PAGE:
Peltola’s plane, according to the information in a National Transportation Safety Board (NTSB) preliminary report, was near its weight limit when it took off late on Sept. 12 with a massive set of trophy moose antlers lashed to the strut beneath the plane’s right wing.

According to the report, the hunters for whom Peltola was flying the meat and antlers said that “as the airplane reached the end of the airstrip, it pitched up and turned sharply to the right but, rather than climbing as before, the airplane flew behind the adjacent ridgeline and out of view. The group initially thought that the pickup had been successful, but the airplane did not reappear from behind the ridge. The group ran to the top of the ridgeline, looked down, and saw that the airplane had crashed.”

Similar crash

There has been considerable speculation among experienced Alaska bush pilots about what those antlers might have done to the aerodynamics of the plane, and the crash itself is eerily similar to one that claimed the life of Big Lake, Alaska, pilot Scott Mueller a decade earlier.

He had caribou antlers tied to the left strut of a a heavily loaded Super Cub that took off, veered left and crashed.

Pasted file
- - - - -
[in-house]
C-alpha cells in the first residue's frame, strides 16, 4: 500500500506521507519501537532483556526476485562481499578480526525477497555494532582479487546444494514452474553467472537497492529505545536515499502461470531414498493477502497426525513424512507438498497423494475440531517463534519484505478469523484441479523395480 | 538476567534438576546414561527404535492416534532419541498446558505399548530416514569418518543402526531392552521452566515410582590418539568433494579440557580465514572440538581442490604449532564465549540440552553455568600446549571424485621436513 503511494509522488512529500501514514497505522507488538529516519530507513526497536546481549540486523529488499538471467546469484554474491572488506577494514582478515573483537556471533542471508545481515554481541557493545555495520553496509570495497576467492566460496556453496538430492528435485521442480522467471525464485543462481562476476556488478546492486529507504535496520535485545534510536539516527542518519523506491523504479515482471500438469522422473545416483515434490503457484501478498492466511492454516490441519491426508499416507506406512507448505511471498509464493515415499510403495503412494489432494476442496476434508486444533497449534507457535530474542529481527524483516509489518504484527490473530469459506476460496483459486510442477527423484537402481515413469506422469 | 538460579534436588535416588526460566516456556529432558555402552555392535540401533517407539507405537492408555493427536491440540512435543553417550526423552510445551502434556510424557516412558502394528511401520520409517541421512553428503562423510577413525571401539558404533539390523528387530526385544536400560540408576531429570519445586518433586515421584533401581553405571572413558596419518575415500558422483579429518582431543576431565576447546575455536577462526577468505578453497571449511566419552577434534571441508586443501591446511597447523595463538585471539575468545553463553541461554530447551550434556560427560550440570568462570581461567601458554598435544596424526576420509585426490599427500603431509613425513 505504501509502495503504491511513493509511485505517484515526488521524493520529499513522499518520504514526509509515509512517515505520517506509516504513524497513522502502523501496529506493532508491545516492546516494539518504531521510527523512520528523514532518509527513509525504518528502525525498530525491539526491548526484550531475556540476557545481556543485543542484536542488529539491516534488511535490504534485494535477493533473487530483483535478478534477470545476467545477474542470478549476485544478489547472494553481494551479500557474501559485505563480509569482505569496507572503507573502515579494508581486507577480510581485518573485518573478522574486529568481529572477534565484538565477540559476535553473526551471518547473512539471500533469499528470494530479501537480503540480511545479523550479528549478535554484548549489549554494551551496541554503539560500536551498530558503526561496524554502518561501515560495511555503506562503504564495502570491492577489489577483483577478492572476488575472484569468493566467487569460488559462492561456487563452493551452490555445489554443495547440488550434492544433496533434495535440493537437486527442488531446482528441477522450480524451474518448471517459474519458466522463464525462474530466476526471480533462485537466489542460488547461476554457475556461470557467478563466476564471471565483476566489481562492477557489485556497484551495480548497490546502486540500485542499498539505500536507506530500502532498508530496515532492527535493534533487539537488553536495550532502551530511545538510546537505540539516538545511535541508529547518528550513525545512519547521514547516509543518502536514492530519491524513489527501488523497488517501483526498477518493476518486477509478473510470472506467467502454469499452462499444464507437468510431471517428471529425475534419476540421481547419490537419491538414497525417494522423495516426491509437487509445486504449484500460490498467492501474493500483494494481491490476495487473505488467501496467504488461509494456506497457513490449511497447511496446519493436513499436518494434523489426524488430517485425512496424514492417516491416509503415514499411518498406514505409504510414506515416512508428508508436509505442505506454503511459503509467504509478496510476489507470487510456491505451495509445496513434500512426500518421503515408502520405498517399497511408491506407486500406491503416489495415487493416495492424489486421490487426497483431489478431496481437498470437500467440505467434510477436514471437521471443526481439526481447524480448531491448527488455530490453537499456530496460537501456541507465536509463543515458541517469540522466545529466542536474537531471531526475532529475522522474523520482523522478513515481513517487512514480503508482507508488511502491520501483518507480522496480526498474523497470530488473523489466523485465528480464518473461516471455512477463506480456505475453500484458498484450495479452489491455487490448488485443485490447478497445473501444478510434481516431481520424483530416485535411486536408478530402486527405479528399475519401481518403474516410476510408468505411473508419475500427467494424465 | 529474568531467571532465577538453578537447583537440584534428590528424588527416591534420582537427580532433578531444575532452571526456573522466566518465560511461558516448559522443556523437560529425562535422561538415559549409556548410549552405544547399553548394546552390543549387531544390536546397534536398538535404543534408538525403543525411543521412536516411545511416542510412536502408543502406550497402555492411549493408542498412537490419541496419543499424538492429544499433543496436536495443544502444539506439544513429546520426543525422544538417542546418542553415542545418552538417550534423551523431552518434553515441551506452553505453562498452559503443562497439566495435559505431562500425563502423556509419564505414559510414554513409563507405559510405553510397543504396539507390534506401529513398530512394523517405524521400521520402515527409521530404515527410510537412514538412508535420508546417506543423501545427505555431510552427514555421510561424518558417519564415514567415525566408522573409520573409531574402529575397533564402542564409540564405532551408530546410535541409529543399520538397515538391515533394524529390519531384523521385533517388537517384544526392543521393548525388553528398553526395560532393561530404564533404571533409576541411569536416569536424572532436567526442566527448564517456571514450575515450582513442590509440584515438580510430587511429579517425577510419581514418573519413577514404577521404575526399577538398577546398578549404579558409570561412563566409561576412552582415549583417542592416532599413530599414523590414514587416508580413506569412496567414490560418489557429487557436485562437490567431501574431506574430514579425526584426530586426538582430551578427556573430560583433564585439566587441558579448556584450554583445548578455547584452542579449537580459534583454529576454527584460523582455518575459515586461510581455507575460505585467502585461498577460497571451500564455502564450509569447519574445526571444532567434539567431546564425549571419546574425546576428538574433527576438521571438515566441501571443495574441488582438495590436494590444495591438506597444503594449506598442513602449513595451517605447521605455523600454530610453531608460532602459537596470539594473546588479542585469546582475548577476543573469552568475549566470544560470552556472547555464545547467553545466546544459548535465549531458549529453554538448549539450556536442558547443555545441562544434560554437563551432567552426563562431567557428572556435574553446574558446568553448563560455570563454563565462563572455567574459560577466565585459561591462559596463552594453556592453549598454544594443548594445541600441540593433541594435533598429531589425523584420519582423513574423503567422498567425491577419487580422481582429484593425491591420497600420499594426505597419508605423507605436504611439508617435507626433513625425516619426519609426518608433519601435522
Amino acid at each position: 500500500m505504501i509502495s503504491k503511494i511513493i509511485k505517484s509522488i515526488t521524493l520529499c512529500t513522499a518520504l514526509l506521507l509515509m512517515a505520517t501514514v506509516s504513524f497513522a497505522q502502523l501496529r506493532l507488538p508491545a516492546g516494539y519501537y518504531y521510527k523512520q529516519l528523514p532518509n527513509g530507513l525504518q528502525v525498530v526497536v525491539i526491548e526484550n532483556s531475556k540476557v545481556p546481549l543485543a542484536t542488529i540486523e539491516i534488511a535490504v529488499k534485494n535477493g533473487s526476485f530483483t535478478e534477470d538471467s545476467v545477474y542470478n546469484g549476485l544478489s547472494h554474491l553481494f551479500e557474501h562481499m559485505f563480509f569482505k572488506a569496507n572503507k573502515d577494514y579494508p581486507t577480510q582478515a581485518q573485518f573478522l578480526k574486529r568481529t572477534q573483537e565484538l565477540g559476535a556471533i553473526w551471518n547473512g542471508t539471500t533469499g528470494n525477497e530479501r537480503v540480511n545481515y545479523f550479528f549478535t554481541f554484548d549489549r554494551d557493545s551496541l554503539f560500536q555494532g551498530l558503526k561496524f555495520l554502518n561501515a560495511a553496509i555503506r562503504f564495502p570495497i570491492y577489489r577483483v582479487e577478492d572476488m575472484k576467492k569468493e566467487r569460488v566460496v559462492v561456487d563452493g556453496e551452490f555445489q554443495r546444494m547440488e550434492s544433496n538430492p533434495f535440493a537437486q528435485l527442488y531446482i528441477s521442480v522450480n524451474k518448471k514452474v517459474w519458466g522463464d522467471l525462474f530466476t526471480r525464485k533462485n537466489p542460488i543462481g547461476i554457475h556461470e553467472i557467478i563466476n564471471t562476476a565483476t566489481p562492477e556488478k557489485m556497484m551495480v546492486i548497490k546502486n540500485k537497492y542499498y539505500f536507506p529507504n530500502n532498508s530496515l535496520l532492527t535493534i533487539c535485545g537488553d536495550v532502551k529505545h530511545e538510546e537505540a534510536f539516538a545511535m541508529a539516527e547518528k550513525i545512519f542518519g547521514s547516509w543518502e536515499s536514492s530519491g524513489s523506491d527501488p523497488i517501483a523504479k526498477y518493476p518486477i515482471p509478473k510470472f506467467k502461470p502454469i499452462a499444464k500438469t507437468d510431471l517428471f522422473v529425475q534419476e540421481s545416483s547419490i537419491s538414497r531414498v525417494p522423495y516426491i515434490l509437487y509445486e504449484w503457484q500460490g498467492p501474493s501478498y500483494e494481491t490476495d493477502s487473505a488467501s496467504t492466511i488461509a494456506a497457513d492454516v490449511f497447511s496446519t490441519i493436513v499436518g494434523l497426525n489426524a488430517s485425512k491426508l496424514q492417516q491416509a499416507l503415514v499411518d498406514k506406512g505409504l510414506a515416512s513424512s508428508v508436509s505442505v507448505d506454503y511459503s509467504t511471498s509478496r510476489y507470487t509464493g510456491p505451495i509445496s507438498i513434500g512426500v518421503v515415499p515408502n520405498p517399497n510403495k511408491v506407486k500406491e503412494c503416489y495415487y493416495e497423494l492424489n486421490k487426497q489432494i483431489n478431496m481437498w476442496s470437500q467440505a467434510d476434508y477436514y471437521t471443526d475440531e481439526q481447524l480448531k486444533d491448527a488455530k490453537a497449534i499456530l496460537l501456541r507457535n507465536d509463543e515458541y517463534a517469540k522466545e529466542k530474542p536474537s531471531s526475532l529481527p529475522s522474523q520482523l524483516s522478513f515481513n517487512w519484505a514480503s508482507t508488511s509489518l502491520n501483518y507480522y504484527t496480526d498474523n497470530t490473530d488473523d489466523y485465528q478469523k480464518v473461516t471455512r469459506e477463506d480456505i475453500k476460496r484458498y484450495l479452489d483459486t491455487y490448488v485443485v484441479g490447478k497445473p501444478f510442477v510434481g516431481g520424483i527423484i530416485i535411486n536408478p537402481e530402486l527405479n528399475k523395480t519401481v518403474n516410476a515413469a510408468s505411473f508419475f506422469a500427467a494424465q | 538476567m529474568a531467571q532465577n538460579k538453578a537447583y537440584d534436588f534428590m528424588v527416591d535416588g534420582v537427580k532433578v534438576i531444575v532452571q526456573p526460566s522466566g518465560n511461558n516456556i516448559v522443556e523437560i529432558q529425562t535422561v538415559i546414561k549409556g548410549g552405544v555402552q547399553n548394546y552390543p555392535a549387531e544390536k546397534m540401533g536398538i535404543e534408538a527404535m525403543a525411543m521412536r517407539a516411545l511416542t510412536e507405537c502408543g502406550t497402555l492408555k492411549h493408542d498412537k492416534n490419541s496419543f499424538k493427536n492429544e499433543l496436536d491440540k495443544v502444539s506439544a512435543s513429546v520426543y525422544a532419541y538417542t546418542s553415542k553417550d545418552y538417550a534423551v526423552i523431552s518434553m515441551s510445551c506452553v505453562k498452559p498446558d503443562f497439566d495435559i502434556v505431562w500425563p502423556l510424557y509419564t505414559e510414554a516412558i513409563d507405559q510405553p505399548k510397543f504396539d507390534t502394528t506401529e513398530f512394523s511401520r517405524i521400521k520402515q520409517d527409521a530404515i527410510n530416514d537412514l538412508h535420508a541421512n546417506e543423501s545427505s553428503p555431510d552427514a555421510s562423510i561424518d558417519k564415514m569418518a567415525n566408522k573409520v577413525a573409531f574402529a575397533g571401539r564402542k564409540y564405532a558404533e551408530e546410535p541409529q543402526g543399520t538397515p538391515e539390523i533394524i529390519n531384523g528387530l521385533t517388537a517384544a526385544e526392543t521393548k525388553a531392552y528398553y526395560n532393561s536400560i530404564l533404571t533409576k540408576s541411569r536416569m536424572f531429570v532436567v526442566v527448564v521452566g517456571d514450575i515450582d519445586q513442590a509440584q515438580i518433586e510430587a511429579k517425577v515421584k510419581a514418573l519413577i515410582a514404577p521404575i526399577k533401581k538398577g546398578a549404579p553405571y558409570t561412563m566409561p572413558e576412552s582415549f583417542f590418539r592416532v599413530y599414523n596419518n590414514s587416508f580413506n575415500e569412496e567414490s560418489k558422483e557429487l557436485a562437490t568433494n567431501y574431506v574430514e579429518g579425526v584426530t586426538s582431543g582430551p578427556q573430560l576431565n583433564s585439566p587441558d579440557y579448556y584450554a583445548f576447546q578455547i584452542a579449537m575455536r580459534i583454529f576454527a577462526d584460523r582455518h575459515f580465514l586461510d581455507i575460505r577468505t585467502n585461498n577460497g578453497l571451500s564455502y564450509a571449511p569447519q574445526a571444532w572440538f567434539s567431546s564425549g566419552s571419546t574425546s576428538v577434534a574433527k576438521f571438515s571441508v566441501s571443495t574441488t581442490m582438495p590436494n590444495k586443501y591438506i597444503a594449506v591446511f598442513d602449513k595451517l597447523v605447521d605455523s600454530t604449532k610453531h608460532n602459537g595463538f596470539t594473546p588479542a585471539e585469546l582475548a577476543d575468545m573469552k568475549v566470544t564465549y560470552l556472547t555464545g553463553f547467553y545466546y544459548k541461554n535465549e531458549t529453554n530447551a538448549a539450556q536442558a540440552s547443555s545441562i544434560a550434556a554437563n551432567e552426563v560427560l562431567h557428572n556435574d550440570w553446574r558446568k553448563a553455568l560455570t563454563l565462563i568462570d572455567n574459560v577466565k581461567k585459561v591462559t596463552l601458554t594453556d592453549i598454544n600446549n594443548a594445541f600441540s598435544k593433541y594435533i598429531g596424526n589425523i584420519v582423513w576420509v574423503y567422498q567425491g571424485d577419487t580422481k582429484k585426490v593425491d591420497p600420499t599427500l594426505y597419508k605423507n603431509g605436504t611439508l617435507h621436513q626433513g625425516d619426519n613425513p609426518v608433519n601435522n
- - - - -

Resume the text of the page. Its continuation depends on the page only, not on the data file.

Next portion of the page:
After that incident, a Federal Aviation Administration (FAA) analysis stated that “before departure, caribou antlers were attached externally to the airplane’s left wing lift struts, the airplane’s main wing fuel tanks were refueled, the airplane was loaded with two butchered caribou and hunting gear, and the passenger’s rifle was strapped onto the right wing.

“The passenger (who survived) reported that, after taking off toward the east, the pilot stated that he ‘should have taken off the other way.’ A witness stated that the airplane departed downwind and began a shallow climb, followed by a gradual left turn,
before descending into the trees just beyond the departure end of the runway.”

The NTSB concluded the Mueller crash was due to “the pilot’s improper decision to load the airplane beyond its allowable takeoff weight and center of gravity limits, which resulted in a loss of control during the initial climb. Contributing to the accident was the external load and the downwind takeoff.

After the Mueller crash, the FAA developed a list of suggestions for how to carry external loads on fixed-wing airplanes and noted that “it has been reported that on some aircraft, antlers secured to the wing struts can cause a significant airflow disturbance to the tail surfaces.”

The tail surfaces are the rudder, which controls the plane’s movement from right to left, and the elevators, which control the plane’s pitch.

Some media have suggested the Peltola crash is linked to Alaska’s lack of “safety infrastructure like paved runways, statewide communications coverage and – one of the most critical – weather reporting equipment,” but in reality those things had nothing to do with the fatal incident.

The crash is, instead, tied to the realities of Alaska hunting and the hundreds if not thousands of makeshift airstrips used to reach hunting opportunities in a world where the Super Cub is to Alaska guides what the Land Rover is to professional hunters in Africa.